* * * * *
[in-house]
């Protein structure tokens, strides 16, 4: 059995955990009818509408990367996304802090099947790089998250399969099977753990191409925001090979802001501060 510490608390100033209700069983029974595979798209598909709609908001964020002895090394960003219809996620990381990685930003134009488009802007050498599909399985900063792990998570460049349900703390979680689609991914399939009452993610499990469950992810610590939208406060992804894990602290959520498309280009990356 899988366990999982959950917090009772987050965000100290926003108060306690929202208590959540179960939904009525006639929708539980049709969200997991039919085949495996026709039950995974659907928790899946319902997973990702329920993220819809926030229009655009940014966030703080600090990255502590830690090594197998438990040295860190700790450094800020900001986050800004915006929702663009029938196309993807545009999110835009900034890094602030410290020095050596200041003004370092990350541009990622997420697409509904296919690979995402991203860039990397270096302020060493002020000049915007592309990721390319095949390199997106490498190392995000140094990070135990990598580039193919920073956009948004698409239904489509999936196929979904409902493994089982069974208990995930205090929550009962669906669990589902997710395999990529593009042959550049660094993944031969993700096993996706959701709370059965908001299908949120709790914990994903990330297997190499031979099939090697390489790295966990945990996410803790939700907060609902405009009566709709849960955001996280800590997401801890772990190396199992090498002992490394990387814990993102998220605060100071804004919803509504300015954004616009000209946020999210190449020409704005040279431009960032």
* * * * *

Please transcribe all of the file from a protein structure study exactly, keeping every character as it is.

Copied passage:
[in-house]
């Protein structure tokens, strides 16, 4: 059995955990009818509408990367996304802090099947790089998250399969099977753990191409925001090979802001501060 510490608390100033209700069983029974595979798209598909709609908001964020002895090394960003219809996620990381990685930003134009488009802007050498599909399985900063792990998570460049349900703390979680689609991914399939009452993610499990469950992810610590939208406060992804894990602290959520498309280009990356 899988366990999982959950917090009772987050965000100290926003108060306690929202208590959540179960939904009525006639929708539980049709969200997991039919085949495996026709039950995974659907928790899946319902997973990702329920993220819809926030229009655009940014966030703080600090990255502590830690090594197998438990040295860190700790450094800020900001986050800004915006929702663009029938196309993807545009999110835009900034890094602030410290020095050596200041003004370092990350541009990622997420697409509904296919690979995402991203860039990397270096302020060493002020000049915007592309990721390319095949390199997106490498190392995000140094990070135990990598580039193919920073956009948004698409239904489509999936196929979904409902493994089982069974208990995930205090929550009962669906669990589902997710395999990529593009042959550049660094993944031969993700096993996706959701709370059965908001299908949120709790914990994903990330297997190499031979099939090697390489790295966990945990996410803790939700907060609902405009009566709709849960955001996280800590997401801890772990190396199992090498002992490394990387814990993102998220605060100071804004919803509504300015954004616009000209946020999210190449020409704005040279431009960032």